I have learned over the years that my body functions best on meat protein, fruits, veggies and a limited amount of starches. I notice that many recipes for backpacking draw proteins from lentils and beans combined with rice, noodles, milk and soy. I am not real keen on eating this way for a solid week. So, I want to take some chicken backpacking with us without resorting to canned chicken.
I do my first dehydrator test on some cut up chicken. After baking two breasts, I cut up one into fairly small pieces and shred the other one. I place them into the dehydrator and turn it on. Mistake # 1 – DO NOT start dehydrating after supper at 7:00! By the time I want to go to bed, the chicken is still soft. I set my alarm for 1:00 and go to bed. When the alarm goes off, I pad out to the kitchen, unplug the dehydrator and go back to bed.
In the morning, I check the chicken and it is rock hard. Little pellets. Dark in color. Okay. I bag it and let it sit on the counter for a day or two.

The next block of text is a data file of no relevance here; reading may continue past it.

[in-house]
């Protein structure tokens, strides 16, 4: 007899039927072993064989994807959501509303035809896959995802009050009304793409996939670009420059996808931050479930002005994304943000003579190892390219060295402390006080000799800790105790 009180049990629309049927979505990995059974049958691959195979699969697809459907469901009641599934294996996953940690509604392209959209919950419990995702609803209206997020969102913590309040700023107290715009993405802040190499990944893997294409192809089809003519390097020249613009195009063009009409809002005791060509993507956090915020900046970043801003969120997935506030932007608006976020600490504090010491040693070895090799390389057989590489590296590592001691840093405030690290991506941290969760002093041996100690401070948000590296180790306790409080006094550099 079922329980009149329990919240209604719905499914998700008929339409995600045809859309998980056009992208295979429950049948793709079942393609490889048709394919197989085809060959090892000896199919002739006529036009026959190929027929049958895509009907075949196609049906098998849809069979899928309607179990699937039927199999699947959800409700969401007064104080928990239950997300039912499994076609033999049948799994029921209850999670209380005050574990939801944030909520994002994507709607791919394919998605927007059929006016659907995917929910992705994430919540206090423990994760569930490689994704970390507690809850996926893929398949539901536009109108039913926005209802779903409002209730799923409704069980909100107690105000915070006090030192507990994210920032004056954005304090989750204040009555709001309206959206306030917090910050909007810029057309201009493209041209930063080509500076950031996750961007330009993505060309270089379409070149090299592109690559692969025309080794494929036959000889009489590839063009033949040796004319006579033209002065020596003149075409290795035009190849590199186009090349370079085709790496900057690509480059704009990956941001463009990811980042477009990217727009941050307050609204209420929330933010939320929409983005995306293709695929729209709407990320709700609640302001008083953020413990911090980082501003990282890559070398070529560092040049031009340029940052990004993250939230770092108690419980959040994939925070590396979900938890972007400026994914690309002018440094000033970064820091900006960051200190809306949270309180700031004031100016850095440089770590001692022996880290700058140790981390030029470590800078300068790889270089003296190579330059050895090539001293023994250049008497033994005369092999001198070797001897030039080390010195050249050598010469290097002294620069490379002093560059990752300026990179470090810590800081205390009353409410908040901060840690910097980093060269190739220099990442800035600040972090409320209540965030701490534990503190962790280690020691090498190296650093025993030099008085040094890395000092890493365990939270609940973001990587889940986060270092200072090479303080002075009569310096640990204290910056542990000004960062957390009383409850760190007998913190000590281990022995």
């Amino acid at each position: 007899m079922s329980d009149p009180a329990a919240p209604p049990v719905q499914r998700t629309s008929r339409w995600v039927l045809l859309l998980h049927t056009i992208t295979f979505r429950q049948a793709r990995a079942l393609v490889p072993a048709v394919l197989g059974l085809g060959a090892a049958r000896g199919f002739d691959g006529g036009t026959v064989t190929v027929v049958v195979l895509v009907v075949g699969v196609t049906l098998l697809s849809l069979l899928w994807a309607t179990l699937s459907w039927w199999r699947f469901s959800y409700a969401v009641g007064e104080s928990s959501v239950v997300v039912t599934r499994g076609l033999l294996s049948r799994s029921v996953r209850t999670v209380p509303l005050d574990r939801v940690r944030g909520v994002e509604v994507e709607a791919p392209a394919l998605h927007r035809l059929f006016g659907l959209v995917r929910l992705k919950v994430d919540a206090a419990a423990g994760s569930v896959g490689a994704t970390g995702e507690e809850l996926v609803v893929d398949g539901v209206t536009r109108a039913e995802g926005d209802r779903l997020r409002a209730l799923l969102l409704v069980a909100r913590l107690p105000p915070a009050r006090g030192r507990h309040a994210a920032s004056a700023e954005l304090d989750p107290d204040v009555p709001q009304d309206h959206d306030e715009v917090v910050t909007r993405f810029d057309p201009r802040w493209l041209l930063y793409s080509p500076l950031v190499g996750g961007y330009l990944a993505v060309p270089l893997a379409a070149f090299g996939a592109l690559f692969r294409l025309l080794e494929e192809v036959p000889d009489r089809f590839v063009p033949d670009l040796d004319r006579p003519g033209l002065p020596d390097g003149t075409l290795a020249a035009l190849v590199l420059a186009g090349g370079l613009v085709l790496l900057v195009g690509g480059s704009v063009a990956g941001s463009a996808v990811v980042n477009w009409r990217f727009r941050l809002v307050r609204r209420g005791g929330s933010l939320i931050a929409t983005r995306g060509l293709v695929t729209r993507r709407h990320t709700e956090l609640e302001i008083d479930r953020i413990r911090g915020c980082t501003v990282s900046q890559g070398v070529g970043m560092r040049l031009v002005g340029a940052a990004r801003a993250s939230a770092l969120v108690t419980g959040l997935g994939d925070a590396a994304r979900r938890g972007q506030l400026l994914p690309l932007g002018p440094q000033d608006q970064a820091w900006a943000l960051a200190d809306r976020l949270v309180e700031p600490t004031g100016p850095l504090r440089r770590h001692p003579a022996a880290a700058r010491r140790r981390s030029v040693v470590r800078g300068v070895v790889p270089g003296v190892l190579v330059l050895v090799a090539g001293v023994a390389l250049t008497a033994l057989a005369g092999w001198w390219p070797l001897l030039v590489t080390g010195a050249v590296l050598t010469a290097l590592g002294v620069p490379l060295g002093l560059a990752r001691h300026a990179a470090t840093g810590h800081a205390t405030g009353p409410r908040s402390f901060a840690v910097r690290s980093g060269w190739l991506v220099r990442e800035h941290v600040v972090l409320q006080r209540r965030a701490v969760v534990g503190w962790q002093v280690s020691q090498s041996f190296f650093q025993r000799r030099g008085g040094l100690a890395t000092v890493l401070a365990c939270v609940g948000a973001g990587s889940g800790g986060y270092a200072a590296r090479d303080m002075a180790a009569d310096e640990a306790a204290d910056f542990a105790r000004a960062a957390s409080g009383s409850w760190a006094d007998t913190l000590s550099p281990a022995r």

I decide to rehydrate the chicken and maybe use it for our supper. Not knowing how long it will take to rehydrate, I put some water in the ziploc at about 4:00 pm, thinking it should be soft by about 5:00 when I start supper. 5:00 rolls around and it is still rock hard. I start supper, 5:30 and still rock hard. I dump it into a pot, put more water in the pot and heat it up. Still rock hard. Can’t even chew it. I let it cook while we finish prepping supper and then eat. It never really gets soft. Great! Into the garbage it goes.
Dehydrator 1, Debbie 0
I watch a You Tube video that says to use a slow cooker to rehydrate chicken in stews. Oh, so now we have to take a slow cooker backpacking with us! So, it is now obvious that it takes maybe a full day or a full afternoon to rehydrate chicken to be usable in a “quick to make” recipe. That is my next test on my chicken quest.
Shoulda kept that rock hard chicken!